Secret Drinker reviews the Black Isle Bar in Inverness
This is the third story on the hostelries of Inverness and soon I will go a little further afield into the Highland heartland but one thing is becoming clear – I need to find one that I don’t like.
On that note, I may not be the best person to assess the Black Isle Bar in Church Street because I am not a huge fan of craft beer – if only they could get the headache out of their pints.
But of all the craft breweries in all the world, I think I like Black Isle Brewery (which runs Black Isle Bar) and the Cairngorm Brewery the most. Sadly the demise of the main city-based outlet for Cairngorm Brewery closed last year.
The Rose Street Foundry was undoubtedly a victim of the pandemic – it opened in March 2020 – and was always popular, good food, good atmosphere, tons of space and really sound people behind the bar.
But now the Black Isle Bar is the main game in town for those who like their beers a little more crafty, or possibly who like the great terrace upstairs, or possibly those who love the pizza – or all three simultaneously.
Is there a better terrace or beer garden right slap bang in the city centre? One that is both sheltered and enjoyable? Is there a nicer way to spend a lazy afternoon than with a pint in the sunshine with one of their delicious pizzas?
If there is a better one, then I would be extremely grateful for this intelligence (maybe MacGregor's or Castle Tavern are contenders) – I can keep secrets, and that secret is safe with me – and I promise not to spoil it by taking a lot of roasters there to foul up the scene.
So what are the options, let’s start with the bad news first.
Mother’s ruin is there in abundance and so are the malts but like MacGregor’s there is very little in the way of choice when it comes to blends, which as I have argued before is mortal sin.
People who insist on malt whisky seem to me to have discovered whisky about two years ago and I fear that they drink it as much to say they have drunk it rather than recognising the quality when they have it.
In any other establishment this would require me to mark the Black Isle Bar down and in fairness I have to do so here – there is simply no need not to have a well-stocked bar, particularly when everything else the brewery does is gold.
The saving grace? Which brewery believes so passionately in their ecological mission that they bring out a special brew in partnership with a German eco-search engine (you search, they get money for trees) in honour of a book that helped change how we think about the planet.
That was Rachel Carson’s book Silent Spring and we covered the launch at the time but little did I know that the beer would not just be good but it is by a distance my favourite, except the Porter.
Knowing your money is going local, providing reliable employment, to a brewery that is seriously dedicated to its mission of being green does help – until you discover that when you want a short you are deep into malt land.
A colleague, compadre, partner in crime recently descended on the Black Isle Bar and we chose, because we are unbelievably foolish, to start on the Glenfarclas 105.
For the uninitiated, it is 60 per cent alcohol and it was not cheap but it is a prince of drinks – hard men have wept bitter tears over the Glenfarclas 105, asking why is it so strong, and delicious? And we persisted.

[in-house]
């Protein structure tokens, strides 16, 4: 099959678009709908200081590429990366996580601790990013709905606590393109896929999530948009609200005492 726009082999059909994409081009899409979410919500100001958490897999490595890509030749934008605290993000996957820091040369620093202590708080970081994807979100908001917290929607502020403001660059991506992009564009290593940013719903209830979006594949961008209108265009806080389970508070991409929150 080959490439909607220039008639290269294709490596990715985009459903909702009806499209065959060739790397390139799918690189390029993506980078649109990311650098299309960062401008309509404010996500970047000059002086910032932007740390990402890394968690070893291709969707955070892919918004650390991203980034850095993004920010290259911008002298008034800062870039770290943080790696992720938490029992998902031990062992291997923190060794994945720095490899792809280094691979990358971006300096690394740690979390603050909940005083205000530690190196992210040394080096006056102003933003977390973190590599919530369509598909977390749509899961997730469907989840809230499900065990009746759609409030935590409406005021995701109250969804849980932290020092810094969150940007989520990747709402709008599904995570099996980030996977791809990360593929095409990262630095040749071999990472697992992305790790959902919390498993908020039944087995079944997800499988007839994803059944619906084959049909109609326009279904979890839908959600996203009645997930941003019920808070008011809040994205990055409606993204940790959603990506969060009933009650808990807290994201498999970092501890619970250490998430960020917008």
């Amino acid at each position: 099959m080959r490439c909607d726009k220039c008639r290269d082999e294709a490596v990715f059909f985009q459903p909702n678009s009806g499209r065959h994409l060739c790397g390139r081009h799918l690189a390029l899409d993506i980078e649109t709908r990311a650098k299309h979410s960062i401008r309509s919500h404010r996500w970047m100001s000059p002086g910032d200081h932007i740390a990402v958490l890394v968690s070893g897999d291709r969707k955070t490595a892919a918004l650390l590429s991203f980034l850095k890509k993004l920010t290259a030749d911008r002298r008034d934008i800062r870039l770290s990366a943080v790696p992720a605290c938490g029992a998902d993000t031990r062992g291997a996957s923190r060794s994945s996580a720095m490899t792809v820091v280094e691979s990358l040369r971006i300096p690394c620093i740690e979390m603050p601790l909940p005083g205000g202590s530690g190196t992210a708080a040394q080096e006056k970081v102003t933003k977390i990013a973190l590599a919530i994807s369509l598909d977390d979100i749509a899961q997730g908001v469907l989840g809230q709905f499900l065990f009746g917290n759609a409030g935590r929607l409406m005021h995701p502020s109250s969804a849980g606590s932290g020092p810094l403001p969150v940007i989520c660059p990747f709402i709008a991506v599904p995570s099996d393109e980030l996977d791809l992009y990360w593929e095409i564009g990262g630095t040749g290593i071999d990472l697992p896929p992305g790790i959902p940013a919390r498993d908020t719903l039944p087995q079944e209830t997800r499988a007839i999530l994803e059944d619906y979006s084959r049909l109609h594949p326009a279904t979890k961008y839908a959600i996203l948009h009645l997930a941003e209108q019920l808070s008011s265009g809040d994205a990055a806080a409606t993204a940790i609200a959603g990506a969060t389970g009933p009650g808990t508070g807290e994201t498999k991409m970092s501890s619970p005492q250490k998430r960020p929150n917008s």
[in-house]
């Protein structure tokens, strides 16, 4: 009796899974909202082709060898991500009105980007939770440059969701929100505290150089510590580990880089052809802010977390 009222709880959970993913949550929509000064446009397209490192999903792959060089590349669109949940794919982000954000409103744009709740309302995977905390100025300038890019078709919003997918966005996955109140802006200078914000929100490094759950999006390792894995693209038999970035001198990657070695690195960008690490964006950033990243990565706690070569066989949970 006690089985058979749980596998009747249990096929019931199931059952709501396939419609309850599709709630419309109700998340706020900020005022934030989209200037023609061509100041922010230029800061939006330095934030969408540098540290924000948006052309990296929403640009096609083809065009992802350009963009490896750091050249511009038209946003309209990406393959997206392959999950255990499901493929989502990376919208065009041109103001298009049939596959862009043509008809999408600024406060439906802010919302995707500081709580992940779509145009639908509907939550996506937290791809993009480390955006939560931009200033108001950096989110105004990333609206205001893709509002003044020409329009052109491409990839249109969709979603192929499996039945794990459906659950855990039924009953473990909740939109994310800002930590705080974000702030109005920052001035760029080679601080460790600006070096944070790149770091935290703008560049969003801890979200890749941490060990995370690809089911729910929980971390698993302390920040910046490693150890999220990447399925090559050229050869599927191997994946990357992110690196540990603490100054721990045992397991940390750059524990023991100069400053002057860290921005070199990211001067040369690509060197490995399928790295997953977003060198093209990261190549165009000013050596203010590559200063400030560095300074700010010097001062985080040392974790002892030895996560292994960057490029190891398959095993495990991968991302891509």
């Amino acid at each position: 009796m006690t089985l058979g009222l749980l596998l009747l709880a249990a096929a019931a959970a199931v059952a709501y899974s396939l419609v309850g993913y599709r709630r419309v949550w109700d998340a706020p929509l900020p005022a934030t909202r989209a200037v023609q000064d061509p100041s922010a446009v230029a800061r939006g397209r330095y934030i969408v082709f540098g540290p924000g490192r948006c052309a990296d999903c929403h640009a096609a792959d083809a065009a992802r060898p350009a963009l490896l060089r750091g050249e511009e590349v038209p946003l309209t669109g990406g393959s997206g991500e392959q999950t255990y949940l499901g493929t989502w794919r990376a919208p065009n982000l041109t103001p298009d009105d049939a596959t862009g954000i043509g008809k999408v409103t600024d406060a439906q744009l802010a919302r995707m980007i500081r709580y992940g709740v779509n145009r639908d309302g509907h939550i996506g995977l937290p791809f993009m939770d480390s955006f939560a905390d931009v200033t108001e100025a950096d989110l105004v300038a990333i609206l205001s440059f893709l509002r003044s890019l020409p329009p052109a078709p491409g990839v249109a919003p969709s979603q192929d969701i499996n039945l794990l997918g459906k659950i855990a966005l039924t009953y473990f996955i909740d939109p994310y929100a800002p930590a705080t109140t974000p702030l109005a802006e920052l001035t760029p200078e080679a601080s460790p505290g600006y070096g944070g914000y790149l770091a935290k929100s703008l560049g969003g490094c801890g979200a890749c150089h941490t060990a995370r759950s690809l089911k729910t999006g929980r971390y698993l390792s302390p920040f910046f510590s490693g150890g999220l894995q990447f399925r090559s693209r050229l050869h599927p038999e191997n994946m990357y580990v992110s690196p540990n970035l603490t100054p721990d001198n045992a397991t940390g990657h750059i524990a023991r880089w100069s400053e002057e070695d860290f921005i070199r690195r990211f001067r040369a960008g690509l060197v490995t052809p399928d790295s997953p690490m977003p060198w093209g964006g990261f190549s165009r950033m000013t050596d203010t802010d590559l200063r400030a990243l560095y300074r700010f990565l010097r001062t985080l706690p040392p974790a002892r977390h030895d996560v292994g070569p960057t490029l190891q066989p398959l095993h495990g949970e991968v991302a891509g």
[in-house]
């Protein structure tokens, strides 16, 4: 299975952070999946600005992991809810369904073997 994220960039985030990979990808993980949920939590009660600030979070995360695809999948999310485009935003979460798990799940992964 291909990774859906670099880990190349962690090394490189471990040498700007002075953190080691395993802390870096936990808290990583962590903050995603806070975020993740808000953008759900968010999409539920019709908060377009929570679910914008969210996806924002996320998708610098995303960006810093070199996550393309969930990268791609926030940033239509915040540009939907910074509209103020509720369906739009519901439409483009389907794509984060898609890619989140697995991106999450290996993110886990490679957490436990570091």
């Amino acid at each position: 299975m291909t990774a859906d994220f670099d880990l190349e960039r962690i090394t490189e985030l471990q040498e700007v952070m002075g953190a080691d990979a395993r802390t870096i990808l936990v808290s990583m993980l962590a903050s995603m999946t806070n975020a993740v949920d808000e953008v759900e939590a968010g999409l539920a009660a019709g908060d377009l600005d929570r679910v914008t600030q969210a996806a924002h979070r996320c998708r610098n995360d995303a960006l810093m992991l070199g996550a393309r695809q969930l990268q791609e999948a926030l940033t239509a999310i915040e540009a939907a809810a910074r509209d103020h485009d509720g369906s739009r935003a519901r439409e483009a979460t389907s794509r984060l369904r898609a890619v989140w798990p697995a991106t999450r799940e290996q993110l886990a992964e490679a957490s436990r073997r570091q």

I washed it down with the lovely Porter. I failed to eat pizza. By the morning I too would have wept but I was so dehydrated that there was nothing to weep with.
Of course the Black Isle Brewery is all about the beer and it is divided into Black Isle Keg, Guest Keg and Black Isle Cask.
For me a stand out is the Scotch Ale whose flavours it is said resembles a "liquid fruit cake with a malty foundation and a rich spice finish. A blinding pairing with roast lamb."
They add it is "equally good with a dram of Glenmorangie Lasanta".
Sticking with the local brewed gear, the cider is excellent but as is always the case with cider you can only have so much of it.
Treehouse Pale Ale is what I referred to earlier and is brewed in "collaboration with Ecosia, the search engine that has planted over 170 million trees worldwide".
It states that "by choosing Treehouse Pale Ale, you're not only enjoying a delicious beer but also supporting a great cause. Half of the profits from sales of Treehouse will be donated to Ecosia’s community-led biodiversity projects worldwide."
I have no dissent from that statement at all.
There are at least 15 other beers from the Black Isle to choose from and usually around five or six as part of the guest keg to choose from and I can't cover them all.
Basically it is the second best authentic Italian pizza in Inverness. If you don't like it then you don't like authentic Italian pizza. Full stop.
The worst thing about the terrace is that it makes the attractively laid out downstairs bar feel cramped, airless and terribly noisy. There is a charm to being upstairs in the open air, beer nearby, less queues and pizza to the tables. Basically it just has an atmosphere.
It is between £5 and £6 for most of their pints for almost everything.
The whisky was another matter, tragically. We were close to £20 for a round of two Glenfarclas and one pint.
One or two mild reservations but the simple fact is that it does wonders for the Inverness night-life.
Its food is great, its beer is first class and the upstairs terrace is one of the best places to meet friends.